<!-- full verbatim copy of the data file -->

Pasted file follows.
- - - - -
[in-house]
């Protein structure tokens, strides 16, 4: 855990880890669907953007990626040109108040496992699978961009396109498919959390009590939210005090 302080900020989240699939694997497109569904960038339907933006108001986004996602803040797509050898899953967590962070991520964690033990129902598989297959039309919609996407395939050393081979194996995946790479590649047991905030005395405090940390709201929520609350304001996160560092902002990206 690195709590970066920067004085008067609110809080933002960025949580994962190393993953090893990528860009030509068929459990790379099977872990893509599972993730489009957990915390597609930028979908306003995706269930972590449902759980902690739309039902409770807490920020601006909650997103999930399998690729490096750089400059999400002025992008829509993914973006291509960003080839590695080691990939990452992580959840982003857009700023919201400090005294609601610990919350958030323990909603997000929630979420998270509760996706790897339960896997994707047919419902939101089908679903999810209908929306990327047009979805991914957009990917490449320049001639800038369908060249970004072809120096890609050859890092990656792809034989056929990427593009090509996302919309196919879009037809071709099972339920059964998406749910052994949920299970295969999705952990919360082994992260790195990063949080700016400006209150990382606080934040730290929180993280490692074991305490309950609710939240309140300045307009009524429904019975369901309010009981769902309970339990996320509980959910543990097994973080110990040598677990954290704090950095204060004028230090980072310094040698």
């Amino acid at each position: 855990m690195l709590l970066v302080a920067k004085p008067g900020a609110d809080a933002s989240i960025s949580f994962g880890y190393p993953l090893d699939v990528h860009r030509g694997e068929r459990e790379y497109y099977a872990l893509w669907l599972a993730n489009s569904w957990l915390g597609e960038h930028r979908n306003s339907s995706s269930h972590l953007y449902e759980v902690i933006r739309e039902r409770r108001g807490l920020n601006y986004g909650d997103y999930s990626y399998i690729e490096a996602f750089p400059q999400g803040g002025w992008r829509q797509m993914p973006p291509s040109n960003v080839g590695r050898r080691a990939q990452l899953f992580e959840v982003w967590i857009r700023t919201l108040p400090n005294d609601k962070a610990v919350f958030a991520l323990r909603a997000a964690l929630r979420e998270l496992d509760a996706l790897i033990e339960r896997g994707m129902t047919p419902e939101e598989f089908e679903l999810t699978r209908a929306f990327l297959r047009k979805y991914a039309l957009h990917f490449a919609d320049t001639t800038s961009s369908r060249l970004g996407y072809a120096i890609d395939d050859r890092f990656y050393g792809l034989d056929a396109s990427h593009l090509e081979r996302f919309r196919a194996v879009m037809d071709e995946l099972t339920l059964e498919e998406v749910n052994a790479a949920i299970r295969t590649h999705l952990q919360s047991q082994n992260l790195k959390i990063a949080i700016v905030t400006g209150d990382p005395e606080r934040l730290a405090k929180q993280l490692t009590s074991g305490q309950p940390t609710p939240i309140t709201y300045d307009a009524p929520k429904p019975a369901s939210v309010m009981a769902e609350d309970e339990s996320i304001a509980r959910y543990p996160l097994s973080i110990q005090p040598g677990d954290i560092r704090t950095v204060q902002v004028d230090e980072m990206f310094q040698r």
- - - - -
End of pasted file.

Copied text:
[in-house]
């Protein structure tokens, strides 16, 4: 855990880890669907953007990626040109108040496992699978961009396109498919959390009590939210005090 302080900020989240699939694997497109569904960038339907933006108001986004996602803040797509050898899953967590962070991520964690033990129902598989297959039309919609996407395939050393081979194996995946790479590649047991905030005395405090940390709201929520609350304001996160560092902002990206 690195709590970066920067004085008067609110809080933002960025949580994962190393993953090893990528860009030509068929459990790379099977872990893509599972993730489009957990915390597609930028979908306003995706269930972590449902759980902690739309039902409770807490920020601006909650997103999930399998690729490096750089400059999400002025992008829509993914973006291509960003080839590695080691990939990452992580959840982003857009700023919201400090005294609601610990919350958030323990909603997000929630979420998270509760996706790897339960896997994707047919419902939101089908679903999810209908929306990327047009979805991914957009990917490449320049001639800038369908060249970004072809120096890609050859890092990656792809034989056929990427593009090509996302919309196919879009037809071709099972339920059964998406749910052994949920299970295969999705952990919360082994992260790195990063949080700016400006209150990382606080934040730290929180993280490692074991305490309950609710939240309140300045307009009524429904019975369901309010009981769902309970339990996320509980959910543990097994973080110990040598677990954290704090950095204060004028230090980072310094040698």
């Amino acid at each position: 855990m690195l709590l970066v302080a920067k004085p008067g900020a609110d809080a933002s989240i960025s949580f994962g880890y190393p993953l090893d699939v990528h860009r030509g694997e068929r459990e790379y497109y099977a872990l893509w669907l599972a993730n489009s569904w957990l915390g597609e960038h930028r979908n306003s339907s995706s269930h972590l953007y449902e759980v902690i933006r739309e039902r409770r108001g807490l920020n601006y986004g909650d997103y999930s990626y399998i690729e490096a996602f750089p400059q999400g803040g002025w992008r829509q797509m993914p973006p291509s040109n960003v080839g590695r050898r080691a990939q990452l899953f992580e959840v982003w967590i857009r700023t919201l108040p400090n005294d609601k962070a610990v919350f958030a991520l323990r909603a997000a964690l929630r979420e998270l496992d509760a996706l790897i033990e339960r896997g994707m129902t047919p419902e939101e598989f089908e679903l999810t699978r209908a929306f990327l297959r047009k979805y991914a039309l957009h990917f490449a919609d320049t001639t800038s961009s369908r060249l970004g996407y072809a120096i890609d395939d050859r890092f990656y050393g792809l034989d056929a396109s990427h593009l090509e081979r996302f919309r196919a194996v879009m037809d071709e995946l099972t339920l059964e498919e998406v749910n052994a790479a949920i299970r295969t590649h999705l952990q919360s047991q082994n992260l790195k959390i990063a949080i700016v905030t400006g209150d990382p005395e606080r934040l730290a405090k929180q993280l490692t009590s074991g305490q309950p940390t609710p939240i309140t709201y300045d307009a009524p929520k429904p019975a369901s939210v309010m009981a769902e609350d309970e339990s996320i304001a509980r959910y543990p996160l097994s973080i110990q005090p040598g677990d954290i560092r704090t950095v204060q902002v004028d230090e980072m990206f310094q040698r």